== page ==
Have you ever watched the last few moments of a tense sporting event? Sometimes the last few seconds can make all the difference, like when a quarterback throws a Hail Mary pass for the winning touchdown in the last few seconds of a football game. Depending on how much talent is involved, a great deal of stress can increase performance or hinder it. If you are extremely talented, a little bit of stress may compel you to push your talents to the limits and pull off a miracle. But for most people, it is hard to perform under extreme pressure. Most people choke under the strain. Ideally, it is easier to perform when you feel you can take it easy, calmly assess what you want to do next, and take decisive action. Whether you are trying to live up to someone else's expectations or are trying to reach self-imposed high standards, trading under pressure is bound to put you on edge.
How can you feel more relaxed and creative? The first step is to identify sources of pressure. The second step is to minimize the sources of stress either through taking action to relieve the stress or using thinking strategies. There are at least three sources of pressure: Financial, social, and self-imposed unrealistic standards.
Most of us could use a little extra money these days, so there is always a little financial pressure to trade profitably. But financial strain can adversely impact your ability to trade with a calm, relaxed, focused mindset. If possible, it is useful to relieve some of the financial strain. A straightforward way to lessen financial pressure is to reduce the size of your trades. The less money you risk on any single trade, the less stress you will feel. Thinking in terms of probabilities can also relieve financial pressure. That is, if you remind yourself that any single trade is just one trade across a series of trades, and that the profits across a series of trades are all that matter, you will feel more relaxed.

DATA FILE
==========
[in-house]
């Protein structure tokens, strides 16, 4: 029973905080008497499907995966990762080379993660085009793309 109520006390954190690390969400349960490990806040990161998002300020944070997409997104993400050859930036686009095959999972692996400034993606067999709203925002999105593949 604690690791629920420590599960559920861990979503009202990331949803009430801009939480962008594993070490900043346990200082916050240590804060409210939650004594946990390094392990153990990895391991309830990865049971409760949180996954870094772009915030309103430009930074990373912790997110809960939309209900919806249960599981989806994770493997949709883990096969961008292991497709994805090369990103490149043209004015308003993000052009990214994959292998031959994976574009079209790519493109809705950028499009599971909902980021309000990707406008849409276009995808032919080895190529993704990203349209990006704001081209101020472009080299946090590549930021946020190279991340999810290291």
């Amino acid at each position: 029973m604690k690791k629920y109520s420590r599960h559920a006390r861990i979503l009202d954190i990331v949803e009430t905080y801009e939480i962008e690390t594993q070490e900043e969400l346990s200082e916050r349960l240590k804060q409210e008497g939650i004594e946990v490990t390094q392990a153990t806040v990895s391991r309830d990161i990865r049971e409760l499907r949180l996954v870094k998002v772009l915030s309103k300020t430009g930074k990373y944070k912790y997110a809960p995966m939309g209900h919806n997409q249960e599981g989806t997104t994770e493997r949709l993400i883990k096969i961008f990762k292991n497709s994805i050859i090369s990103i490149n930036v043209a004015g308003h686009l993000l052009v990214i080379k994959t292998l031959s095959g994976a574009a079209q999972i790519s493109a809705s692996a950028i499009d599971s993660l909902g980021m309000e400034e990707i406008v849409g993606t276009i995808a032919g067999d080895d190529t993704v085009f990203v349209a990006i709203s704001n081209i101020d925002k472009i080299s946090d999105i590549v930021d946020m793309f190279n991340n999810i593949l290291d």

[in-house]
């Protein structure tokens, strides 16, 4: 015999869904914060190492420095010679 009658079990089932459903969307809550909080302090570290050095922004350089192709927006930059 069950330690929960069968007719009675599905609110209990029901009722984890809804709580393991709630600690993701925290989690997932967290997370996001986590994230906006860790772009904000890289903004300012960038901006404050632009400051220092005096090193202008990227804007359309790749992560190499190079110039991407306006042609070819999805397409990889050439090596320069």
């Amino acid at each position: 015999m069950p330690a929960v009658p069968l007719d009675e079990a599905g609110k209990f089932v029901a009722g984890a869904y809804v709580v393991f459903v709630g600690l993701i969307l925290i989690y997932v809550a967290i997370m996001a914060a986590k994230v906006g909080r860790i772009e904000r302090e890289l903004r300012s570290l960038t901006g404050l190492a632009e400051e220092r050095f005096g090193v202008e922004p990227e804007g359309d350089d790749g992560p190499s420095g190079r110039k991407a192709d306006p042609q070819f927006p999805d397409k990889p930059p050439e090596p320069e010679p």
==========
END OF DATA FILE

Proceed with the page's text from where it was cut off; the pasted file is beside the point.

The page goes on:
Social pressure can also tax your limited psychological resources. At its worst, we may continually feel that someone is watching us. Our family, friends, or spouse may expect us to make profits. It's natural to care what they think, but caring too much can gnaw at us. The social pressure to perform can upset us so much that we make trading errors, or hold on to losing trades to avoid having to admit that we have been mounting losses. If you feel social pressure, you may want to get into the habit of keeping how you are doing to yourself. But if you must tell close friends or loved ones how you are doing, make sure they understand that the trading business has ups and downs, and that it is best to not feel too excited during the ups or not feel too upset during the downs.
Finally, perhaps the biggest source of stress is the expectations you place on yourself to do well. If you want to master the markets, you have to be ambitious, but on the other hand, too much ambition can put unnecessary pressure on you. It's better to take it easy. Don't try to be perfect. Try to work hard, but at the same time, just do your best.
When the heat is on, it's hard to perform at your beat. So why push yourself too hard? Why not take some of the pressure off? The less pressure you feel, the more free you will trade. And the more profits you will make.
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